Alteration of streamflow and thermal conditions may adversely affect lotic invertebrate communities, but few studies have assessed these phenomena using indicators that control for the potentially confounding influence of natural variability. We designed a study to assess how flow and thermal alteration influence stream health – as indicated by the condition of invertebrate communities. We studied thirty streams in the Sierra Nevada, California, that span a wide range of hydrologic modification due to storage reservoirs and hydroelectric diversions. Daily water temperature and streamflows were monitored, and basic chemistry and habitat conditions were characterized when invertebrate communities were sampled. Streamflow alteration, thermal alteration, and invertebrate condition were quantified by predicting site-specific natural expectations using statistical models developed using data from regional reference sites. Monthly flows were typically depleted (relative to natural expectations) during fall, winter, and spring. Most hydrologically altered sites experienced cooled thermal conditions in summer, with mean daily temperatures as much 12 °C below natural expectations. The most influential predictor of invertebrate community condition was the degree of alteration of March flows, which suggests that there are key interactions between hydrological and biological processes during this month in Sierra Nevada streams. Thermal alteration was also an important predictor – particularly at sites with the most severe hydrological alteration.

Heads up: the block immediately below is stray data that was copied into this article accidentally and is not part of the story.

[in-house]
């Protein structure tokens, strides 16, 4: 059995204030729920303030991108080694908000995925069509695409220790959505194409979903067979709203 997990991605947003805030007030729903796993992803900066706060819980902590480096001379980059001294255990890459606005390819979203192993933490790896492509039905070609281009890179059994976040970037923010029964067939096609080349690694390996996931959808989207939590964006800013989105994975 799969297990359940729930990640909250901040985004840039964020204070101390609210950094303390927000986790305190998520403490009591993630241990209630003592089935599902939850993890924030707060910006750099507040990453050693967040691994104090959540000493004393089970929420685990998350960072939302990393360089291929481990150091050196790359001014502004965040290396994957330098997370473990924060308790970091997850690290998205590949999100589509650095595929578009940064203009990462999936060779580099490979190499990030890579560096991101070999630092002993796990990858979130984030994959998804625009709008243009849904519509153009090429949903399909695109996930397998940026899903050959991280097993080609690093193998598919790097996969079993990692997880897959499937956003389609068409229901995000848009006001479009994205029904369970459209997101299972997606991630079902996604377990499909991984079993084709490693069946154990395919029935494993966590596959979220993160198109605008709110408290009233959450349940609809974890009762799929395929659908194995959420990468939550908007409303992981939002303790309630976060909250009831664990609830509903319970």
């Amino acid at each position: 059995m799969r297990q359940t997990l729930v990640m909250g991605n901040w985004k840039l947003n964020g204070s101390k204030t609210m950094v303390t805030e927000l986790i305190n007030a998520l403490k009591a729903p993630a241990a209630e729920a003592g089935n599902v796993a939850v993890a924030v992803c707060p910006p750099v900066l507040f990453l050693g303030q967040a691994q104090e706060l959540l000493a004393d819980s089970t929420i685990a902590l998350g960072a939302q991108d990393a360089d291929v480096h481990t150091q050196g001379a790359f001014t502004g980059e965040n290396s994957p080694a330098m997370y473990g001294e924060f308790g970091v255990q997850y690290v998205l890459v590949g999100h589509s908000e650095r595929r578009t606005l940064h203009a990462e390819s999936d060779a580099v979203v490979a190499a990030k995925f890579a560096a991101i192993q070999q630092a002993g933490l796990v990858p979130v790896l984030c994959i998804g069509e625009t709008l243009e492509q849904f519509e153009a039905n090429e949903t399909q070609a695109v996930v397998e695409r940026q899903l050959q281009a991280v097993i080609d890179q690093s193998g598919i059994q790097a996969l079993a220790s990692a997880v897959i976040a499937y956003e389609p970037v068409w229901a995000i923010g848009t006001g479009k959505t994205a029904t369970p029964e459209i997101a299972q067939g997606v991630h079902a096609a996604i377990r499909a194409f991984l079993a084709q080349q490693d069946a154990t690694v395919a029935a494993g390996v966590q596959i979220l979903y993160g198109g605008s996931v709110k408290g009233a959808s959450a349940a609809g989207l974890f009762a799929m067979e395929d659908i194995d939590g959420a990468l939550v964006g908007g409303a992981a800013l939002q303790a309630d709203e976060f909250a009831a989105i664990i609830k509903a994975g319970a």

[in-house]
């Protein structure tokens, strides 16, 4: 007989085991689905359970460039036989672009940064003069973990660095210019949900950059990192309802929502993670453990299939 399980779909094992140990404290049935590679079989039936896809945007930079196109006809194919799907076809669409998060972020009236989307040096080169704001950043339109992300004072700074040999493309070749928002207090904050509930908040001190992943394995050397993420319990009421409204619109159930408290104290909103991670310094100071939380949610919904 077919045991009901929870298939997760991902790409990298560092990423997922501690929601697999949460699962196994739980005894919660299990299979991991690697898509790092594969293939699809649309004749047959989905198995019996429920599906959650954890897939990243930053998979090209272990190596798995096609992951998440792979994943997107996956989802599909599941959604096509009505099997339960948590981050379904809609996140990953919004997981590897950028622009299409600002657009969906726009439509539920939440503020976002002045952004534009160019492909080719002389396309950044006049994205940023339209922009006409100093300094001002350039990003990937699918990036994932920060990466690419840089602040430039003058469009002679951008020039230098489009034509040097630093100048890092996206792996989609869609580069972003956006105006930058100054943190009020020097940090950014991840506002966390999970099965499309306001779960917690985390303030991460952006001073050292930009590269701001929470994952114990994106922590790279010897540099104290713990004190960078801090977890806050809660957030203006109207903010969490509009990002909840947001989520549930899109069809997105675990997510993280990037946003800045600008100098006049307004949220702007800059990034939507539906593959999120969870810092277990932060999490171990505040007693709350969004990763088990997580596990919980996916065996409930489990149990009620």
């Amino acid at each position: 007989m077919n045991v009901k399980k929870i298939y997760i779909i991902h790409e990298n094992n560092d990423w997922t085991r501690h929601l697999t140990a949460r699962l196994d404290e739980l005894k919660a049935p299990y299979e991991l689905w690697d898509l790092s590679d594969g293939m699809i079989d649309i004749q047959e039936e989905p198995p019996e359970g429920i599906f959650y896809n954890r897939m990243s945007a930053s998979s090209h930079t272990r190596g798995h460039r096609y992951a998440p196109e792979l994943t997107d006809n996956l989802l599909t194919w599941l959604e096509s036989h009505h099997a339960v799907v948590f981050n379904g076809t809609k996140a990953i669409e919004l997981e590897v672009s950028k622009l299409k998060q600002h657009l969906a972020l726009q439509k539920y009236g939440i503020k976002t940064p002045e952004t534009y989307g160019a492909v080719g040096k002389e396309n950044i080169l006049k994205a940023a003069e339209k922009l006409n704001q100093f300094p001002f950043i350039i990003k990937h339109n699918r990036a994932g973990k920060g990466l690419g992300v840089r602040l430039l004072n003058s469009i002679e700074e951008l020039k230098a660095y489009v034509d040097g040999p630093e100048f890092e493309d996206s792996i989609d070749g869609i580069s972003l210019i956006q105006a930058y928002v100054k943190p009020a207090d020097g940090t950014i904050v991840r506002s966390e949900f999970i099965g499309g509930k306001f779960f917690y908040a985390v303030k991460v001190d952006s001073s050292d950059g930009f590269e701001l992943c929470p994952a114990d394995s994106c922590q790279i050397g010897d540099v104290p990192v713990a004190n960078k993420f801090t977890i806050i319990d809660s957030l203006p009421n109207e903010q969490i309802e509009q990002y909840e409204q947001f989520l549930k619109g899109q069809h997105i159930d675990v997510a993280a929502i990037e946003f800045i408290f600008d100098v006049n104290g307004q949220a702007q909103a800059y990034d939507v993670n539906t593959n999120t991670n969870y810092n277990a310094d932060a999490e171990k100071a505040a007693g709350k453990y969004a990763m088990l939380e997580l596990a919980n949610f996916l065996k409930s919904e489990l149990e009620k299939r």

Additional publication details
|Publication Subtype||Journal Article|
|Title||Associations of stream health to altered flow and water temperature in the Sierra Nevada, California|
|Contributing office(s)||National Water Quality Assessment Program, California Water Science Center|